A Northern Virginia man who fled the United States more than two years ago and was recently placed on the FBI’s Most Wanted Terrorists list is in the custody of the Somali government, U.S. officials said.
Liban Haji Mohamed, 29, was detained shortly after prosecutors unsealed a warrant for his arrest and the FBI added him to the wanted list in late January. It is unclear how he was taken into custody or how soon he could be brought back to the United States.
The former cabdriver is charged with providing material support and resources to al-
Shabab, a U.S.-designated terrorist organization allied with al-Qaeda. He is suspected of having an operational role in al-Shabab and of trying to recruit people to join the group.
When FBI officials announced his inclusion on the most-wanted list, they said Mohamed was “an asset to his terrorist associates who might plot attacks on U.S. soil.” Officials, who spoke on the condition of anonymity to discuss an ongoing investigation, noted that he had detailed knowledge of potential targets in Washington.
The FBI had offered $50,000 for information leading to his arrest and conviction and launched a significant online campaign to find him.
An attorney for Mohamed’s family was not immediately available for comment. The attorney, Gadeir Abbas, has said previously that the family is skeptical of the charges, noting that Mohamed has relatives who were killed or captured by al-Shabab.
Officials said efforts were being made to bring Mohamed back to Virginia, though there are significant logistical and diplomatic challenges. The United States does not have an extradition treaty with Somalia.
U.S. law enforcement had been attempting to track Mohamed, a naturalized U.S. citizen, before he slipped out of the country and into Mexico on July 12, 2012. The case had frustrated FBI agents who strongly believed Mohamed should have been charged with material support of terrorism while he was living in Fairfax County.
Some federal prosecutors in the Eastern District of Virginia were willing to do so, though they were overruled by others at the Justice Department, officials said.
Dana Boente, the U.S. attorney in the Eastern District of Virginia, declined to comment, as did a spokesman for the Justice Department.
Mohamed’s family still lives in Northern Virginia, and his brother, Gulet Mohamed, is pursuing an unrelated civil lawsuit against the FBI. The suit stems from a 2010 incident in which Mohamed, then 19, was detained and said he was tortured by authorities in Kuwait after his inclusion on a no-fly list kept him from traveling home to the United States.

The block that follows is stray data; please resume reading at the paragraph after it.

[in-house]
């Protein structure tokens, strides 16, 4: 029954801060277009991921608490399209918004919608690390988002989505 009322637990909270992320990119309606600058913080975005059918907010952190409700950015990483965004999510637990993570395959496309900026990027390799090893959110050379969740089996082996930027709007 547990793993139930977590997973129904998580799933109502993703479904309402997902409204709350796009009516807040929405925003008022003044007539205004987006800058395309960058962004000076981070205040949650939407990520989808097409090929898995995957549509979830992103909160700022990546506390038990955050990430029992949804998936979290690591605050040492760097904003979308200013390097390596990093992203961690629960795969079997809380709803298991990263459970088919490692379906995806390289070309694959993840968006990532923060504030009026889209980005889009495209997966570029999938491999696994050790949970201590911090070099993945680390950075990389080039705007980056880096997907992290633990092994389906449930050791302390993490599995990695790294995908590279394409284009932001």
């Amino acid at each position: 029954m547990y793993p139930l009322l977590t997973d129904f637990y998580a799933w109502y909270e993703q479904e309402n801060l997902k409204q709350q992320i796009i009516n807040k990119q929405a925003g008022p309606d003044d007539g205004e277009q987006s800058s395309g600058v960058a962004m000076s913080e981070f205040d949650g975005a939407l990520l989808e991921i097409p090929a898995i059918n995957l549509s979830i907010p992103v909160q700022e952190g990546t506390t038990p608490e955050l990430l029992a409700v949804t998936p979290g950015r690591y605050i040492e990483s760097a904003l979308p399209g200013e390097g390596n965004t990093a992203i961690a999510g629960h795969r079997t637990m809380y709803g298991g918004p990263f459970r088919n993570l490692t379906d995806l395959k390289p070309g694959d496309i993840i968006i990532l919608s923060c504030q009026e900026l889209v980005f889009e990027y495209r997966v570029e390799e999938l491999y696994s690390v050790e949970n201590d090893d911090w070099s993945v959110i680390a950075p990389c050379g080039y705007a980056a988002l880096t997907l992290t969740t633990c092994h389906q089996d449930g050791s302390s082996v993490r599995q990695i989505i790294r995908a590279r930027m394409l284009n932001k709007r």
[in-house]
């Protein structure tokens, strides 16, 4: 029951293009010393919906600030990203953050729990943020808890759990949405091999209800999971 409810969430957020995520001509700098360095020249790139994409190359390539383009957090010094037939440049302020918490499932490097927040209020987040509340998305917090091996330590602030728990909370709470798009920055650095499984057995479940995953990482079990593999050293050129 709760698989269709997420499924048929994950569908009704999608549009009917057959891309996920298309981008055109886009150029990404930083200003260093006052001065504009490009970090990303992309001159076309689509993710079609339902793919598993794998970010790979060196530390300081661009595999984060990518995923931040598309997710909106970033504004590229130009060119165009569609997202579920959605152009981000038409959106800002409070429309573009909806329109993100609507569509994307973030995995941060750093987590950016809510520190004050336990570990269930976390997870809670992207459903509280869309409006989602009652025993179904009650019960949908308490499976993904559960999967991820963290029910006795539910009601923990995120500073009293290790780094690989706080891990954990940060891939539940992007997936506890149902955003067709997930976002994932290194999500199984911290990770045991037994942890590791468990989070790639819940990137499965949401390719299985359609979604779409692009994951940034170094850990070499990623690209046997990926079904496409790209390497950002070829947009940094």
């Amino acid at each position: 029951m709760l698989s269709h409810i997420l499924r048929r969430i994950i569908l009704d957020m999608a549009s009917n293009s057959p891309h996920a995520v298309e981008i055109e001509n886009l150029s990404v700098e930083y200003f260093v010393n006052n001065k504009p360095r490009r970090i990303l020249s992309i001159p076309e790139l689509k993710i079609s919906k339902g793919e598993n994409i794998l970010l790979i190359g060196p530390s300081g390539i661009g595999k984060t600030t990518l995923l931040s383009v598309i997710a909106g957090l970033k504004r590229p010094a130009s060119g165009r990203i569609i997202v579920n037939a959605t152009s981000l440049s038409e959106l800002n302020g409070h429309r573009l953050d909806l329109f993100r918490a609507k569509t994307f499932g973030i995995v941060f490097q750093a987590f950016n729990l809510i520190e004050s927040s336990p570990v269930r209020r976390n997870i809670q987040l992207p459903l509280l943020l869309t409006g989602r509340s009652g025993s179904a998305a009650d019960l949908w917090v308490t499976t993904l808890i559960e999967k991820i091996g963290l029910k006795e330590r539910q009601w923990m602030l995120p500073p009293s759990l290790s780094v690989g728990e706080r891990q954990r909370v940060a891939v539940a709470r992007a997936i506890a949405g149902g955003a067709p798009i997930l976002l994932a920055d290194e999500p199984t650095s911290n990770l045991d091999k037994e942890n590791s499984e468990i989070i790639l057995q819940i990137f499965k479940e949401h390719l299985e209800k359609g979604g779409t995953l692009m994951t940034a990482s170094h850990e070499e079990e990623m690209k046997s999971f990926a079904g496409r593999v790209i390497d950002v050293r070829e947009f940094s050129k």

Officials said Liban Mohamed first came to the FBI’s attention with the arrest of Zachary Adam Chesser, the now 25-year-old Virginian who became enthralled with extremist Islamist views as a young man and ultimately tried to join al-Shabab. The FBI has said Chesser and Mohamed were close associates.
Chesser pleaded guilty to terrorism charges and was sentenced in 2011 to 25 years in prison. He wrote in a letter to the court that he was “determined to cooperate” with investigators.
The FBI had Mohamed under intensive surveillance for months, officials said, and he was added to the no-fly list. A U.S. official said he was in contact with “significant folks overseas.”
Agents suspected that he intended to travel to Texas, cross the border into Mexico and fly to Africa to possibly join al-Shabab, current and former U.S. officials said. Inside the Justice Department, officials debated whether to preempt those plans by charging him with material support before he left. Such a charge would have required the approval of the department’s National Security Division.
Top officials at the NSD and the FBI decided there wasn’t enough evidence. “His intentions weren’t clear,” a U.S. official said.
Instead, FBI agents and prosecutors developed a plan that involved arresting Mohamed just before he walked into Mexico.
“They needed a very clear expression of intent,” the official said. “And why and where he was going and an overt act of travel.”
The official added that Mohamed was “talking about it but needed to show it.”
Mohamed became suspicious, officials said, managed to elude FBI surveillance and made his way to Texas undetected. Authorities realized he had left the country after he was gone.
Abbas, the family lawyer, has said that to his knowledge, Mohamed’s relatives had not had any contact with him since the summer of 2012.
Officials are hopeful that the Somali government will expel Mohamed.